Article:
In Low- and Middle-Income Countries, rapid urbanization has led to poorer air quality, yet pollution monitoring networks are often sparse or non-existent. Few previous studies have sought to understand the unique predictors of air pollution exposure in Indian urban environments. Our study monitored and modeled nitrogen dioxide (NO2) in Mysore, a rapidly urbanizing city in India. NO2 sampling was conducted in four seasonal campaigns (each lasting 2 weeks) in 2016–2017, at 150 sites throughout Mysore. Seasonal spatial interpolation of NO2 levels was conducted using 2 distinct models, the first utilizing a land use regression (LUR) approach and the second using universal kriging methods. Model performance was determined using adjusted R2, and validated using leave-one-out cross validation. Measured NO2 concentrations ranged from 0.3 to 51.9 ppb across the four seasons of the study period, with higher concentrations in the center of the city. In the LUR model (R2 = 0.535), proximity to major roads, point sources of pollution such as industrial sites and religious points of interest (PoI), land uses with high human activity, and high population density were associated with higher levels of NO2. Proximity to minor roads and coverage of land uses characterized by low human activity were inversely associated with air pollution. Cross-validation of results confirmed the reliability of each model. Few studies have applied spatially heterogeneous sampling to assess ambient air pollution levels in India. The combination of passive NO2 sampling and LUR/kriging modeling methods allowed for characterization of NO2 patterns in Mysore. While previous work indicates traffic pollution as a major contributor to ambient air pollution levels in urbanizing centers in Asia, our results indicate the influence of other pollution factors (e.g., point sources), as well as highly localized characteristics of the urban environment (e.g., proximity to religious points of interest) in urban India. Areas of Mysore consistently experienced pollution in excess of World Health Organization (WHO) health-protective guidelines for NO2.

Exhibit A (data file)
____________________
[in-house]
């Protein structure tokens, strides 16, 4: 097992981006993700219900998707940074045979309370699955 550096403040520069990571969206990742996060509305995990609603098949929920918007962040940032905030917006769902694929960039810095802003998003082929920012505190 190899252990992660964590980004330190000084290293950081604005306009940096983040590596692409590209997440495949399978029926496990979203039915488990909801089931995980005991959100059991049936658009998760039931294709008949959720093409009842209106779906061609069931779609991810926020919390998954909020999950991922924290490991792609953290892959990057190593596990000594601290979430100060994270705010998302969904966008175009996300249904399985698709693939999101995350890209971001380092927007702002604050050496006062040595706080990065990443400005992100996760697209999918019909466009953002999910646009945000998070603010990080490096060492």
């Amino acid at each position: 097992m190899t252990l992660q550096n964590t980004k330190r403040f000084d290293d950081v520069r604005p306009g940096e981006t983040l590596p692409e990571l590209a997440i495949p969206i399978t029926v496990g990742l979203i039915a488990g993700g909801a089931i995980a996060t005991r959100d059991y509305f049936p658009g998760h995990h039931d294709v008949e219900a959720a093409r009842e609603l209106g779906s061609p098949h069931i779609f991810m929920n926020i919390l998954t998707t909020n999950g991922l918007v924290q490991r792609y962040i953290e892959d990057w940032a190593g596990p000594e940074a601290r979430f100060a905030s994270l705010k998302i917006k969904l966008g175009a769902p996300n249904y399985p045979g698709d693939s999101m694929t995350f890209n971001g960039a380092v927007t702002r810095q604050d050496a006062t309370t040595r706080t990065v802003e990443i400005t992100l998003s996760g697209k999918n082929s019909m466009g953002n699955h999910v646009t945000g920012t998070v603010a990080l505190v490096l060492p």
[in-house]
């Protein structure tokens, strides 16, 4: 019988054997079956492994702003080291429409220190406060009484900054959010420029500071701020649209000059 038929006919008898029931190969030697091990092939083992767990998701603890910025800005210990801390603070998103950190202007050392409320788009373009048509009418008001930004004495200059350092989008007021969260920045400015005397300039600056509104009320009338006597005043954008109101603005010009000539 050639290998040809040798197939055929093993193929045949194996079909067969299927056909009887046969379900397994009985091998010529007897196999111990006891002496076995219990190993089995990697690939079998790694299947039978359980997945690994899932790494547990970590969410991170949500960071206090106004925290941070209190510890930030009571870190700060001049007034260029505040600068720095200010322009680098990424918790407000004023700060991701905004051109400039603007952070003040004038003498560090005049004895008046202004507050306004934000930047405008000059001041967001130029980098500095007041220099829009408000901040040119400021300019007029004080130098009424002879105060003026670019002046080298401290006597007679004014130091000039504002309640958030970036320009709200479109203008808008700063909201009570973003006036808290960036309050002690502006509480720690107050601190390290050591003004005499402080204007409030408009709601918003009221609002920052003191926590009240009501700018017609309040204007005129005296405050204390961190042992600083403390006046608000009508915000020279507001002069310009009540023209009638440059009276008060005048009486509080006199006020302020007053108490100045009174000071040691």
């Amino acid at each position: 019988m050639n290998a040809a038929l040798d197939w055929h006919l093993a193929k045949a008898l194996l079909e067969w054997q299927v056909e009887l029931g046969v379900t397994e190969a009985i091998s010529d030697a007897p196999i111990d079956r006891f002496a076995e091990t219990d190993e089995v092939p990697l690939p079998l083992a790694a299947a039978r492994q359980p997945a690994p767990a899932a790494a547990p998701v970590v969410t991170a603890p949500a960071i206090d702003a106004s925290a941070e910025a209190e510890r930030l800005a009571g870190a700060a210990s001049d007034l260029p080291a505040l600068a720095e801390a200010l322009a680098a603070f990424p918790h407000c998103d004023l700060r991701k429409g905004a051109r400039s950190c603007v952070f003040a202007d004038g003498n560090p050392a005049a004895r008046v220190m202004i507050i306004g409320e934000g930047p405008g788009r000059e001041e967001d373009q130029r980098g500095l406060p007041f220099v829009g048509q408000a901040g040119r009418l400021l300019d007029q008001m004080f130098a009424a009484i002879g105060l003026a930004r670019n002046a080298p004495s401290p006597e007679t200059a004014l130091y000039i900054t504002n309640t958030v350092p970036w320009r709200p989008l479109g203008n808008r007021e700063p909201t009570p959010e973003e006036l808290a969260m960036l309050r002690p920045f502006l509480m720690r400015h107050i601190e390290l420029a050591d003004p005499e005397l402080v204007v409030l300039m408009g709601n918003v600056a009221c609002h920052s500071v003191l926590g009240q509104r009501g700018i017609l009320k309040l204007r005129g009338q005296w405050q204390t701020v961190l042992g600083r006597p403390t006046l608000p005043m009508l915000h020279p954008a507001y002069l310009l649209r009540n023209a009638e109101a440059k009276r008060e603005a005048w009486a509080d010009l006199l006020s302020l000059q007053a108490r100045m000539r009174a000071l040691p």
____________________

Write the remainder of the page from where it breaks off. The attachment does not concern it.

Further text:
Bibliographical noteFunding Information:
The authors would like to acknowledge Dr. P. Barry Ryan (Emory University Rollins School of Public Health), Dr. Ana Rule (Johns Hopkins Bloomberg School of Public Health), and Timothy Green (Johns Hopkins Bloomberg School of Public Health) for their assistance with laboratory analysis.This work was funded by the U.S. Environment Protection Agency (Grant number: FP-91782101-0) Science to Achieve Results Fellowship, the Air & Waste Management Association's Air Quality Research and Study fellowship, the DBT-Ramalingaswami Re-entry Fellowship, DBT-SERB (EEQ/2016/000341) the Yale Tropical Resources Institute, Yale Macmillan Center, and Yale Hixon Center for Urban Ecology.This publication was developed under Assistance Agreement No. RD835871 awarded by the U.S. Environmental Protection Agency to Yale University. It has not been formally reviewed by EPA. The views expressed in this document are solely those of the authors and do not necessarily reflect those of the Agency. EPA does not endorse any products or commercial services mentioned in this publication.
This work was funded by the U.S. Environment Protection Agency (Grant number: FP-91782101-0) Science to Achieve Results Fellowship, the Air & Waste Management Association's Air Quality Research and Study fellowship, the DBT-Ramalingaswami Re-entry Fellowship, DBT-SERB ( EEQ/2016/000341 ) the Yale Tropical Resources Institute , Yale Macmillan Center, and Yale Hixon Center for Urban Ecology.
- Air pollution
- Nitrogen dioxide
- Spatial interpolation